If, like me, you love chancing on neglected masterpieces, this is definitely one, by one of the brightest sparks in French cinema.
Don’t waste your pucker on some all day sucker
And don’t try a toffee or cream
If you seek perfection in sugar confection
Well there’s something new on the scene
The 2005 BBC series Help, about a psychotherapist played by Chris Langham and his multiple patients, all played by the brilliant Paul Whitehouse – described by Johnny Depp as “the finest actor of all time” – is one of the sharpest comedies ever produced on British television. The actor Chris Langham, of course, was jailed for 6 months in 2007 for downloading child pornography. Since his release, he has starred in a feature-length low-budget comedy called Black Pond. Help was not released on DVD, presumably because of Langham’s conviction, but was freely available for viewing on YouTube. It has now been snuffed out on YouTube as well, without a word of explanation. This means that one of the most stunning comedy acts of our times cannot be viewed, by hook or by crook – unless someone can tell me of a means of which I am unaware? This is a particularly nasty and inexplicable act of censorship to all appearances. Does anyone have any information about what is going on? And how to bring this wonderful series – a whacky precursor to Gabriel Byrne’s earnest HBO series about a shrink, In Treatment – back into the public realm?
Today’s homework is to compare and contrast this RATP Paris Metro announcement and Magritte’s famous painting, Ceci n’est pas une pipe. The text of the Metro announcement reads, in English: “The information on this screen is temporarily unavailable. Our agents are working to restore it as soon as possible.”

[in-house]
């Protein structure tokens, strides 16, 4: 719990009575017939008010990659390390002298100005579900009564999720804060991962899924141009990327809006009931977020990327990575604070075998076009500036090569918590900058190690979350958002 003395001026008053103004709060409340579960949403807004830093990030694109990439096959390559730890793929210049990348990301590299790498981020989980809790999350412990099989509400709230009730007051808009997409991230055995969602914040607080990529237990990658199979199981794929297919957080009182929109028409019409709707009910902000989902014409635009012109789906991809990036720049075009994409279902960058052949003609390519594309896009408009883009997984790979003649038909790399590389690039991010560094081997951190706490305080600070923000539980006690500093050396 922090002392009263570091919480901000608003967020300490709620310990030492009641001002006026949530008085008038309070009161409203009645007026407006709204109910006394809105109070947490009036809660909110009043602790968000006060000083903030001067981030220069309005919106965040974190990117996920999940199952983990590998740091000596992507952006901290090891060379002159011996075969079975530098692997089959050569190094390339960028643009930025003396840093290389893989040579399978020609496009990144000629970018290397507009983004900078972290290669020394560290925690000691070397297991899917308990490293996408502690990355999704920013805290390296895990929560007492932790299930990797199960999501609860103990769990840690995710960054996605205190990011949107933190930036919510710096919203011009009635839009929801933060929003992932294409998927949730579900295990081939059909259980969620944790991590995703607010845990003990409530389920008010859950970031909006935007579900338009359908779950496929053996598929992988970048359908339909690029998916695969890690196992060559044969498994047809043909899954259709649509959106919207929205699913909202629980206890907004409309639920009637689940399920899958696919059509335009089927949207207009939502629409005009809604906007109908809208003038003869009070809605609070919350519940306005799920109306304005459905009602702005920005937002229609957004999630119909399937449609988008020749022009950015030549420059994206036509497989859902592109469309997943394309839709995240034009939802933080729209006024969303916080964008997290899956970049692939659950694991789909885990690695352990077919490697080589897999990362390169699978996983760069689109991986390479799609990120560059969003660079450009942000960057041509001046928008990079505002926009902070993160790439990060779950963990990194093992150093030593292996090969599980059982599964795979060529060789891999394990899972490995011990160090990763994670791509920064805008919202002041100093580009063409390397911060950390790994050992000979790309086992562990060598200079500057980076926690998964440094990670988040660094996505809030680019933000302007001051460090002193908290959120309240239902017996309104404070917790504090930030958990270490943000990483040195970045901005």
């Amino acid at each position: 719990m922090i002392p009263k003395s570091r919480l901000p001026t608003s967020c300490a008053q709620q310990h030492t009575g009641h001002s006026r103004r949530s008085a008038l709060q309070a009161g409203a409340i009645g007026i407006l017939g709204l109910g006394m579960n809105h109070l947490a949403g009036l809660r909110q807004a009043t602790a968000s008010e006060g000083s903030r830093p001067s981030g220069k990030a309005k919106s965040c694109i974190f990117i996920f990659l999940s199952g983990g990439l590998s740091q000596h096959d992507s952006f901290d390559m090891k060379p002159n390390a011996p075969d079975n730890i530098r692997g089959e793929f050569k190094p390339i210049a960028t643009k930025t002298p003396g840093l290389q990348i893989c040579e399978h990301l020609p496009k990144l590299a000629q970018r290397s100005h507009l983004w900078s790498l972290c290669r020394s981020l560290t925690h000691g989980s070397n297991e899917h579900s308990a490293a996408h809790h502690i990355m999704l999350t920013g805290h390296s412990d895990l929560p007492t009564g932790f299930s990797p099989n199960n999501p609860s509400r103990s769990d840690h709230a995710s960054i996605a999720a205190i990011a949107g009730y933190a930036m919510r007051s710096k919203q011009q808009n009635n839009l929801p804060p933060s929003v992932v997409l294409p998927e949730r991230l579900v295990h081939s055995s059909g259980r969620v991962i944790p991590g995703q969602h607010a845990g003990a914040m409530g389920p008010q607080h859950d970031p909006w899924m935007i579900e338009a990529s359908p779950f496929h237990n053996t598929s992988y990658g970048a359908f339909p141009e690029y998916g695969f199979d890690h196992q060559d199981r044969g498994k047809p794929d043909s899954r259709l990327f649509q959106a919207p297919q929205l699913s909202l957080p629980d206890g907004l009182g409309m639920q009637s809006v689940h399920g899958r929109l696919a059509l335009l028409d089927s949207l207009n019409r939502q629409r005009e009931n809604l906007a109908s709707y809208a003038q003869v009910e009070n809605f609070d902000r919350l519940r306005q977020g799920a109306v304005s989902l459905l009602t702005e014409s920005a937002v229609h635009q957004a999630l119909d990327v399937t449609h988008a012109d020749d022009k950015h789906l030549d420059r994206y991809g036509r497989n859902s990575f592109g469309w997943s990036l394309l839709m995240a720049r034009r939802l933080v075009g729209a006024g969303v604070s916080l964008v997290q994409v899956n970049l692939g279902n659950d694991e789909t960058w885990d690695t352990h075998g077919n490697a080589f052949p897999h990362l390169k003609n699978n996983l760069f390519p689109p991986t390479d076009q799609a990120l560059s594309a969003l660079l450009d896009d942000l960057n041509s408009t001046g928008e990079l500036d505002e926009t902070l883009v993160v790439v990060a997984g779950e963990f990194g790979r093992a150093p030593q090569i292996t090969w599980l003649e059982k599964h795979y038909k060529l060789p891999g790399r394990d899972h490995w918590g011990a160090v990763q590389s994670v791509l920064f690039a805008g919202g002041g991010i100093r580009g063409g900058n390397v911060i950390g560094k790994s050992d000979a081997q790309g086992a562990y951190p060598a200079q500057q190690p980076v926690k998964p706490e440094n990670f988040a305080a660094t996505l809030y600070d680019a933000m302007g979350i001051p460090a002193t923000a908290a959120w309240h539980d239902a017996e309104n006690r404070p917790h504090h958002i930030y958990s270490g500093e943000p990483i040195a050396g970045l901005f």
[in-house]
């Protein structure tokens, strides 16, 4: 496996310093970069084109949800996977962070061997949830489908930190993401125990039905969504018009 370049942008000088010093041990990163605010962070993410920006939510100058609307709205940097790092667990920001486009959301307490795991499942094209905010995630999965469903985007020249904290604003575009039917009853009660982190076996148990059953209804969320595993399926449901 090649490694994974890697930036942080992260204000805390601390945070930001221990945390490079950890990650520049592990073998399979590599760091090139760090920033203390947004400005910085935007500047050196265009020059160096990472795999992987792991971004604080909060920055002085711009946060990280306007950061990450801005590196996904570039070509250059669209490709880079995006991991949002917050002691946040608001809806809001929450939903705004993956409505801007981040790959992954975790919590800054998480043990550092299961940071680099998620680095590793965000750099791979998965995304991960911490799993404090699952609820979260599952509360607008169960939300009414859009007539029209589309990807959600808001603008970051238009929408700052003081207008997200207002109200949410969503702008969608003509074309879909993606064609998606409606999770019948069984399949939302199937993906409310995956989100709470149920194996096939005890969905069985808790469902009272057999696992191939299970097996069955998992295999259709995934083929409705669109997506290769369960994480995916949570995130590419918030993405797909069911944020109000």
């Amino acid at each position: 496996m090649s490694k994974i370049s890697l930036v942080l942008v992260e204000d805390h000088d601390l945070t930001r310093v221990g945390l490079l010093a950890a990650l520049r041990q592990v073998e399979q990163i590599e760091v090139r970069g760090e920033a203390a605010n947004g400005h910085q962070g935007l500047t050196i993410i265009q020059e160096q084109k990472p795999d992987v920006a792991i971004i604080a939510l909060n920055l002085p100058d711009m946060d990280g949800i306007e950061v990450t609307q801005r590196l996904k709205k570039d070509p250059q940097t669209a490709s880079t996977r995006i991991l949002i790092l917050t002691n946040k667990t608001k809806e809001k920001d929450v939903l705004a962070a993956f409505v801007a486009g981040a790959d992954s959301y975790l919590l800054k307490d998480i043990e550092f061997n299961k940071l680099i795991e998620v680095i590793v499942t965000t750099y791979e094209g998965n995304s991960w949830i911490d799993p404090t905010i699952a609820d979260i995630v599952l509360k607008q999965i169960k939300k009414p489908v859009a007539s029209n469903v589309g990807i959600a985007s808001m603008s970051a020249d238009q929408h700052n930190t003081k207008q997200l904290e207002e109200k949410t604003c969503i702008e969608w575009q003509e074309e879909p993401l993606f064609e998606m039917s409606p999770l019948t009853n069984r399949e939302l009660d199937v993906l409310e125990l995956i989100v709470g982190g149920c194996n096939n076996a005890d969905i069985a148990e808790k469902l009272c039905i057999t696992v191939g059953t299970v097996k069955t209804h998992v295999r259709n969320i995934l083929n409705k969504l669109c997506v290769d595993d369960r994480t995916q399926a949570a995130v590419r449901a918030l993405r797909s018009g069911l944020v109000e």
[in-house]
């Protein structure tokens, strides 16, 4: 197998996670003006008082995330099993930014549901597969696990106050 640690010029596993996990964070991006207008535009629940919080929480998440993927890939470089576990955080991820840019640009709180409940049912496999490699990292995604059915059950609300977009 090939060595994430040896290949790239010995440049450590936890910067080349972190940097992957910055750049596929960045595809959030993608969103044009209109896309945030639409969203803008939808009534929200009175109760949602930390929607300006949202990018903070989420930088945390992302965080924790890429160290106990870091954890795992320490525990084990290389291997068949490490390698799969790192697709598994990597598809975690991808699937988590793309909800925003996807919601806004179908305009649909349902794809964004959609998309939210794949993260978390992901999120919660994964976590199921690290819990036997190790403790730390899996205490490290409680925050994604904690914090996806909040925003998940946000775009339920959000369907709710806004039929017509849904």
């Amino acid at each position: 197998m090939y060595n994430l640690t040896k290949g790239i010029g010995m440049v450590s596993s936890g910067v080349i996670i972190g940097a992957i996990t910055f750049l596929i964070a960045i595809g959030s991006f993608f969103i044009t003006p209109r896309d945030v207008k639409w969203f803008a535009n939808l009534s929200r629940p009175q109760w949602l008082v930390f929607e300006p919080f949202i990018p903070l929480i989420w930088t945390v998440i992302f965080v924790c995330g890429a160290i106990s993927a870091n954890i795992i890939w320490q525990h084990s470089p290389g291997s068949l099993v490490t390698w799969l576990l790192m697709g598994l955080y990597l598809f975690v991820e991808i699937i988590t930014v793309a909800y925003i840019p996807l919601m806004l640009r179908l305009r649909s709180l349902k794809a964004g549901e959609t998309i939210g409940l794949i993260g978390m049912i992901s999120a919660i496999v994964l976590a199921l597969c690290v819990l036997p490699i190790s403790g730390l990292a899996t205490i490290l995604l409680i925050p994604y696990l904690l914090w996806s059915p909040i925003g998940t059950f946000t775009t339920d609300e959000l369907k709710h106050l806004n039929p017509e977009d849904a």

Fluide Glacial, the French monthly humour magazine (BD), is 40 years old this year. When I first came to Touraine in 1976, an impoverished young unemployed couple living in an old barn invited me to see their collection of cartoon books, and the first hilarious issues of Fluide Glacial had pride of place. I immediately became a regular subscriber, and learned most of my street French from this wonderful source, with its strip cartoons about the oafish Bidochon family, the grouchy Carmen Cru (a wizened old hag living in provincial France), or the gross Catholic nun, Soeur Marie-Thérèse de Batignolles with her inflatable Christ-on-the-Cross, and great artists like Edika.
The magazine began as an offshoot of Pilote, and was allegedly inspired by the American Mad magazine (which had great graphics, but was never outrageously funny, to Europeans at least), and stands alongside l’Echo des Savanes and the defunct Hara Kiri as part of that great 1970s’ wave of irreverence through a medium in which the French have always excelled. Today it’s just as droll, ribald, hare-brained and cheeky as ever, with a great stable of artists and writers.
When my sister Clare came to Paris many years ago, I took her to a street market and she stared at the huge variety of fruit, vegetables, cheese and seafood and said “Why don’t we have this at home?!” I always felt the same about Fluide Glacial. When Viz popped up, it was a close runner, but too puerile and relentlessly scatological. There is simply no British equivalent of Fluide Glacial. It’s surreal, quirky, silly, witty – a hoot. The more people tease me for liking it, the more I think I will… So there.
Happy birthday, Fluide Glacial!